Problematic statues, gender history in Ireland, and why we’re obsessed with death: Dublin Festival of History announces its 2021 programme. The free festival will run from 20th September until 10th October, with a mix of in-person and online events.
What does the recent Mother and Baby Homes Report tell us about gender history in Ireland today? Why is Ireland, as a nation, obsessed with death? Why was a statue of Winston Churchill daubed with the word ‘racist’ in London last year? These questions, and many more, will be explored and discussed at this year’s Dublin Festival of History, set to take place in-person and online from Monday 20th September to Sunday 10th October. The free festival, an initiative of Dublin City Council, was officially launched inside the famous footbridge connecting Dublinia and Christchurch Cathedral in the heart of medieval Dublin by the Lord Mayor of Dublin Alison Gilliland.
The festival, organised by Dublin City Libraries in partnership with Dublin City Council Culture Company and now in its ninth year, will be a mix of in-person and online events, and it will play host to a European, UK and domestic line-up of speakers and panels. Topics covered will be as broad as ever and will include Irish and European historical themes. Local history will be the focus of a series of library events hosted by Dublin City Libraries branches, with a number featuring the Dublin City Council Historians in Residence. The festival is supported by a number of partners who will run events as part of the programme, including Dublin Institute for Advanced Studies, the Irish Film Institute, EPIC the Irish Emigration Museum, GAA Museum, Chester Beatty, 14 Henrietta Street, Richmond Barracks and more.
The festival will shine a light and fresh perspectives on topics such as women in history, the journey to Irish independence, Germany and the World Wars, Northern Ireland, as well as medieval Dublin.
The festival climax ‘The Big Weekend’ is happening from Friday the 8th until Sunday the 10th of October at The Printworks at Dublin Castle (subject to public health guidelines).
Some of the highlights from the 2021 programme include:
- Neil Jordan in conversation with Stella Tillyard.
- Women’s History Association of Ireland presents a discussion on the Mother & Baby Homes Report.
- Fallen Idols: Twelve Statues That Made History.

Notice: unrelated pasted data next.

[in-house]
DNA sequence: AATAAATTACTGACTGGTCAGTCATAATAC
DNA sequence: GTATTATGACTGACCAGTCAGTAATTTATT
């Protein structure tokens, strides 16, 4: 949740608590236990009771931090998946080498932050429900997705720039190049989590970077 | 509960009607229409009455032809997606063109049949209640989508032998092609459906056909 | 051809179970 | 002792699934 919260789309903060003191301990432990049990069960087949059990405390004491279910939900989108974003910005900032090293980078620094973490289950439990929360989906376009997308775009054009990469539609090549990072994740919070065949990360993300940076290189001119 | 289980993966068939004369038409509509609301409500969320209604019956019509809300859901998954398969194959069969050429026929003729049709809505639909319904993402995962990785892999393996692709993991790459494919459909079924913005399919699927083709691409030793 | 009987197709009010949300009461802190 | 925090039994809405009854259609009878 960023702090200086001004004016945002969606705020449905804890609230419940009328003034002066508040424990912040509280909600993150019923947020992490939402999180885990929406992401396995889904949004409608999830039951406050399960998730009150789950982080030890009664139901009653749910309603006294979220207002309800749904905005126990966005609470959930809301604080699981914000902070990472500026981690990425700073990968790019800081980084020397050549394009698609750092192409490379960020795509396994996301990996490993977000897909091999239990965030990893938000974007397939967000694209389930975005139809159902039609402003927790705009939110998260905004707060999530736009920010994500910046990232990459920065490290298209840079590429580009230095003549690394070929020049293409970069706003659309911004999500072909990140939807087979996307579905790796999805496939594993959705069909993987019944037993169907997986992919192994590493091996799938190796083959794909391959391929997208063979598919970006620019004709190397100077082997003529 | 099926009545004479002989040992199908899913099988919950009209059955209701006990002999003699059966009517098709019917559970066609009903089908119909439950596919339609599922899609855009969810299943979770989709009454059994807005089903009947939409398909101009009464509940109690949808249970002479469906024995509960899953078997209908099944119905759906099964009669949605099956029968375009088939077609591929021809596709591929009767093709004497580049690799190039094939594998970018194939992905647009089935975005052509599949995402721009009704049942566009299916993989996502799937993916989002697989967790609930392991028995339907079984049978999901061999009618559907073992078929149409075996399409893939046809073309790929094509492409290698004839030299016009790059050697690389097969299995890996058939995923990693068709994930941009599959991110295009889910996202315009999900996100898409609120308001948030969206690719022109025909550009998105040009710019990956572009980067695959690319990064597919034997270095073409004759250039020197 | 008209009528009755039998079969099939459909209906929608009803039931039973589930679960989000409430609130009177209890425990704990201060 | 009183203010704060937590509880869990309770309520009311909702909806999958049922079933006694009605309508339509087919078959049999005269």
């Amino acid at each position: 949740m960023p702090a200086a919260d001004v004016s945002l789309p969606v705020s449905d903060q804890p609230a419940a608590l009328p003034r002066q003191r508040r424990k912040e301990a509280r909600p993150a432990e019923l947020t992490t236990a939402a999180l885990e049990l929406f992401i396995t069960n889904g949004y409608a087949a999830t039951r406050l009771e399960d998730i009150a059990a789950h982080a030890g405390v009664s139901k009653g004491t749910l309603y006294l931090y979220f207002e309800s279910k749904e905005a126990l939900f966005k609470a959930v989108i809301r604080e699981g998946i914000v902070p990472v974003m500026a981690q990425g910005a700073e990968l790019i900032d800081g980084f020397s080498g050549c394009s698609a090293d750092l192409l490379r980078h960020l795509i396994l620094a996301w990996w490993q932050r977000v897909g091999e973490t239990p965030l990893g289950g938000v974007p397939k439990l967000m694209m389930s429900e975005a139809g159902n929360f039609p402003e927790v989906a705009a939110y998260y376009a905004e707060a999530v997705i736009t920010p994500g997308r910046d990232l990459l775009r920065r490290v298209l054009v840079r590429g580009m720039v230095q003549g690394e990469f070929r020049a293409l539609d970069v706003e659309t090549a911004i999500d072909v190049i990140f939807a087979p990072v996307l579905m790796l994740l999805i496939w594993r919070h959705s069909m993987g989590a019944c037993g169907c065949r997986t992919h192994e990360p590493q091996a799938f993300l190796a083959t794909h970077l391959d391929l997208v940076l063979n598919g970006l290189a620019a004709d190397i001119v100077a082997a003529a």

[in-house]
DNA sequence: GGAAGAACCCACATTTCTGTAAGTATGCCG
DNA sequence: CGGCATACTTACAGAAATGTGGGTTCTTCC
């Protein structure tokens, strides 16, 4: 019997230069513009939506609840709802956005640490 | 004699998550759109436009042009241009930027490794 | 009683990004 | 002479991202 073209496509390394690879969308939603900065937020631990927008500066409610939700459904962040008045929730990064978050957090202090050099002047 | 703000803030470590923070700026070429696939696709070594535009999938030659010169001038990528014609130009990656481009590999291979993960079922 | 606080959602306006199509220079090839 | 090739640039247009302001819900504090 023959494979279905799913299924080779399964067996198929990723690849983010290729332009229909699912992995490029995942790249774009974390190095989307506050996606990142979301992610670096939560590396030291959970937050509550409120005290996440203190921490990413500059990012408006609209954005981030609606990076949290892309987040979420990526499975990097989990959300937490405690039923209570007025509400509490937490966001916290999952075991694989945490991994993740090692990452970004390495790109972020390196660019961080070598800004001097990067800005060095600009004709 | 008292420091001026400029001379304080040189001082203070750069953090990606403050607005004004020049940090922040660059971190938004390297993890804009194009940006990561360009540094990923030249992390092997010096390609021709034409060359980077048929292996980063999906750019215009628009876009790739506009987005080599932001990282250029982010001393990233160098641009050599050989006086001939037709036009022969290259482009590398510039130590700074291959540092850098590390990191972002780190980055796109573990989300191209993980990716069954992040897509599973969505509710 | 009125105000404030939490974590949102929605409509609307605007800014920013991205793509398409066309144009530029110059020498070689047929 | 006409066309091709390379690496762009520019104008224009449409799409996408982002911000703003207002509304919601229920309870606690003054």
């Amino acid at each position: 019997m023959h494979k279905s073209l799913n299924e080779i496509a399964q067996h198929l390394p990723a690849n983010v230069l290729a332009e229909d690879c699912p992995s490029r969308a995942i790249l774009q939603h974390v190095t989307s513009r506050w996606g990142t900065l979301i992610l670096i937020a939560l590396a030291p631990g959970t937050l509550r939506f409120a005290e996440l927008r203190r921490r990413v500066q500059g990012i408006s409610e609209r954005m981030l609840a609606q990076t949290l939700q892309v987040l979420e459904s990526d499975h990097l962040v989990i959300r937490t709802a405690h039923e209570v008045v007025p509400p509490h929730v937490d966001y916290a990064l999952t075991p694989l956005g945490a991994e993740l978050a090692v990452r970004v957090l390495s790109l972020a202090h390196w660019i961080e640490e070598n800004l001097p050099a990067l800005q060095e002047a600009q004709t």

- Diarmaid Ferriter, author of Between Two Hells: The Irish Civil War.
- A conversation with Susan McKay, author of Northern Protestants: On Shifting Ground.
- Myles Dungan, author of Four Killings – Land, Hunger, Murder & Family.
- Basara: David Bowie’s Kabuki Spirit.
- The Big History Quiz.
- Illustrating History with John Farrelly.
- Making Maps with Drumcondra Library and Donaghmede Library.
Speaking at the festival launch, Lord Mayor of Dublin Alison Gilliland, said, “I’m delighted to officially launch this year’s Dublin Festival of History. As we’re all aware, we’re living in a time of great political, social and cultural change, influenced in no small way by the Covid-19 pandemic.”
“However, the festival is an annual opportunity for us to explore and learn more about other significant periods of change in our history at both a national and international level, and the influence they have had on the world we live in today. I’m particularly excited to launch a number of events for children and families, fostering an interest in history and the world around us in our young people.”
Also commenting was Dublin City Librarian Mairead Owens, who said, “last year’s festival was a significant one in its own history, moving online for the first time, which allowed us to open up the festival to wider audiences. This is something we want to build on this year, with a mix of both in-person and online events. This year’s festival is wide-ranging and topical, exploring women’s history, the significant milestones of the decade of centenaries, the American War of Independence, and more.”
“As well as that, libraries throughout Dublin will be bringing the local history of our capital city to life, and we have a host of events taking place in partnership with cultural institutions throughout Dublin.”
Iseult Byrne, CEO of Dublin City Council Culture Company, commented, “we are delighted to be able to partner with Dublin City Libraries to bring this exciting festival to people across the city and beyond. It’s a fantastic opportunity to create more ways to connect with the culture, stories and histories of their city.”
“It’s a key aim for the Culture Company to find more ways for people to engage with the cultural places and spaces in their own neighbourhoods, and Dublin Festival of History provides so many opportunities for this. Whether you are a history novice, a storyteller, an enthusiast, or are just looking for something fun to do, we invite you all to get involved at this year’s festival.”
Source: Dublin City Council